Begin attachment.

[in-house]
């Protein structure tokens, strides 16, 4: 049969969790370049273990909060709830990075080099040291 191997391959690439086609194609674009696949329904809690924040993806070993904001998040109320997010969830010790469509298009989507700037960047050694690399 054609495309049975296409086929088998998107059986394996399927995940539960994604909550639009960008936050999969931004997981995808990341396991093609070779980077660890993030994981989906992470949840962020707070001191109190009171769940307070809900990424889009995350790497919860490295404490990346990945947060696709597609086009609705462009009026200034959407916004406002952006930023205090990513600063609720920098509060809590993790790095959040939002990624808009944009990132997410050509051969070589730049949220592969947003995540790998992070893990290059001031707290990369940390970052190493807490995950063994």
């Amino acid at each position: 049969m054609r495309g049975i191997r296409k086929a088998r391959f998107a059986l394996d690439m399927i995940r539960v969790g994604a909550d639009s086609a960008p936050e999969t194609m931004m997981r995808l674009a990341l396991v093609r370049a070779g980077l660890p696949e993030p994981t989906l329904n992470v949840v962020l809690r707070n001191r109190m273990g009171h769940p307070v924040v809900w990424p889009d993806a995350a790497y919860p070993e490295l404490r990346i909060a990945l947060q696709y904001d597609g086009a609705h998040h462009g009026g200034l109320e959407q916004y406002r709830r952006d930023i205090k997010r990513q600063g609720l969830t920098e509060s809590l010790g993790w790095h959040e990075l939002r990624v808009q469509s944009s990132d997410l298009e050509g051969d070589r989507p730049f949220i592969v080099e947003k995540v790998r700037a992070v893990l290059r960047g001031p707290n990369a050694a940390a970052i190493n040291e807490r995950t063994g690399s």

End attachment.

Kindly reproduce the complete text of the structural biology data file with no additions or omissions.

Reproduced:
[in-house]
């Protein structure tokens, strides 16, 4: 049969969790370049273990909060709830990075080099040291 191997391959690439086609194609674009696949329904809690924040993806070993904001998040109320997010969830010790469509298009989507700037960047050694690399 054609495309049975296409086929088998998107059986394996399927995940539960994604909550639009960008936050999969931004997981995808990341396991093609070779980077660890993030994981989906992470949840962020707070001191109190009171769940307070809900990424889009995350790497919860490295404490990346990945947060696709597609086009609705462009009026200034959407916004406002952006930023205090990513600063609720920098509060809590993790790095959040939002990624808009944009990132997410050509051969070589730049949220592969947003995540790998992070893990290059001031707290990369940390970052190493807490995950063994």
């Amino acid at each position: 049969m054609r495309g049975i191997r296409k086929a088998r391959f998107a059986l394996d690439m399927i995940r539960v969790g994604a909550d639009s086609a960008p936050e999969t194609m931004m997981r995808l674009a990341l396991v093609r370049a070779g980077l660890p696949e993030p994981t989906l329904n992470v949840v962020l809690r707070n001191r109190m273990g009171h769940p307070v924040v809900w990424p889009d993806a995350a790497y919860p070993e490295l404490r990346i909060a990945l947060q696709y904001d597609g086009a609705h998040h462009g009026g200034l109320e959407q916004y406002r709830r952006d930023i205090k997010r990513q600063g609720l969830t920098e509060s809590l010790g993790w790095h959040e990075l939002r990624v808009q469509s944009s990132d997410l298009e050509g051969d070589r989507p730049f949220i592969v080099e947003k995540v790998r700037a992070v893990l290059r960047g001031p707290n990369a050694a940390a970052i190493n040291e807490r995950t063994g690399s």